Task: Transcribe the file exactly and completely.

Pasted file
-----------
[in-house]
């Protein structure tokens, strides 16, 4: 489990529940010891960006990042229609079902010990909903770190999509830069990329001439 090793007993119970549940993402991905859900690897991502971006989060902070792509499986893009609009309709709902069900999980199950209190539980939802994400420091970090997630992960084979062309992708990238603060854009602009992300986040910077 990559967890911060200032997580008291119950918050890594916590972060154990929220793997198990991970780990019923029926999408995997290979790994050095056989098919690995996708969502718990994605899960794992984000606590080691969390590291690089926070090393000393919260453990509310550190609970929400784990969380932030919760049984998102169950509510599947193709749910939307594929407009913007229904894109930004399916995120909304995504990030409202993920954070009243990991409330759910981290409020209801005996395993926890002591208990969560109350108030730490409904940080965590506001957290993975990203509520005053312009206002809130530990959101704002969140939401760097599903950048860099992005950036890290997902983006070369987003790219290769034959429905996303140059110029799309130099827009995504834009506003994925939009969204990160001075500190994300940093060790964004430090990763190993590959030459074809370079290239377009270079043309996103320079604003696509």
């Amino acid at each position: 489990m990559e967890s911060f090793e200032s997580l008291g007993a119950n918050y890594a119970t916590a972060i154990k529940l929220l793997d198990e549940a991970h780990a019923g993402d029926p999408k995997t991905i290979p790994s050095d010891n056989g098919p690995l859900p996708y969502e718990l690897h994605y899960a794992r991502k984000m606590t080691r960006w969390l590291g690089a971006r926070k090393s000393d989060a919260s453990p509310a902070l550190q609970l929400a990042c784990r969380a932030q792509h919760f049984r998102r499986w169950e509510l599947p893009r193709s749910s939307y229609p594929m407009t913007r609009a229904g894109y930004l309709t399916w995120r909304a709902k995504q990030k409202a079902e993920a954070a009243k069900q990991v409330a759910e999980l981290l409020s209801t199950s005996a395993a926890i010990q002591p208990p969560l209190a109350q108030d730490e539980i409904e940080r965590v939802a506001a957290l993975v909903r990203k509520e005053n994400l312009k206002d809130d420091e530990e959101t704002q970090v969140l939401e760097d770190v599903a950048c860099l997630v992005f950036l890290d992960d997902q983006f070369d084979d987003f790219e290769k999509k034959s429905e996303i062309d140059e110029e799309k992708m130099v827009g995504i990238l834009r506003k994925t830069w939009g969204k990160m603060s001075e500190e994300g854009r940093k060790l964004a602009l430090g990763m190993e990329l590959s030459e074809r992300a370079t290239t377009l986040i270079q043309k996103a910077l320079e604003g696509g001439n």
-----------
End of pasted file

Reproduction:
[in-house]
């Protein structure tokens, strides 16, 4: 489990529940010891960006990042229609079902010990909903770190999509830069990329001439 090793007993119970549940993402991905859900690897991502971006989060902070792509499986893009609009309709709902069900999980199950209190539980939802994400420091970090997630992960084979062309992708990238603060854009602009992300986040910077 990559967890911060200032997580008291119950918050890594916590972060154990929220793997198990991970780990019923029926999408995997290979790994050095056989098919690995996708969502718990994605899960794992984000606590080691969390590291690089926070090393000393919260453990509310550190609970929400784990969380932030919760049984998102169950509510599947193709749910939307594929407009913007229904894109930004399916995120909304995504990030409202993920954070009243990991409330759910981290409020209801005996395993926890002591208990969560109350108030730490409904940080965590506001957290993975990203509520005053312009206002809130530990959101704002969140939401760097599903950048860099992005950036890290997902983006070369987003790219290769034959429905996303140059110029799309130099827009995504834009506003994925939009969204990160001075500190994300940093060790964004430090990763190993590959030459074809370079290239377009270079043309996103320079604003696509």
């Amino acid at each position: 489990m990559e967890s911060f090793e200032s997580l008291g007993a119950n918050y890594a119970t916590a972060i154990k529940l929220l793997d198990e549940a991970h780990a019923g993402d029926p999408k995997t991905i290979p790994s050095d010891n056989g098919p690995l859900p996708y969502e718990l690897h994605y899960a794992r991502k984000m606590t080691r960006w969390l590291g690089a971006r926070k090393s000393d989060a919260s453990p509310a902070l550190q609970l929400a990042c784990r969380a932030q792509h919760f049984r998102r499986w169950e509510l599947p893009r193709s749910s939307y229609p594929m407009t913007r609009a229904g894109y930004l309709t399916w995120r909304a709902k995504q990030k409202a079902e993920a954070a009243k069900q990991v409330a759910e999980l981290l409020s209801t199950s005996a395993a926890i010990q002591p208990p969560l209190a109350q108030d730490e539980i409904e940080r965590v939802a506001a957290l993975v909903r990203k509520e005053n994400l312009k206002d809130d420091e530990e959101t704002q970090v969140l939401e760097d770190v599903a950048c860099l997630v992005f950036l890290d992960d997902q983006f070369d084979d987003f790219e290769k999509k034959s429905e996303i062309d140059e110029e799309k992708m130099v827009g995504i990238l834009r506003k994925t830069w939009g969204k990160m603060s001075e500190e994300g854009r940093k060790l964004a602009l430090g990763m190993e990329l590959s030459e074809r992300a370079t290239t377009l986040i270079q043309k996103a910077l320079e604003g696509g001439n």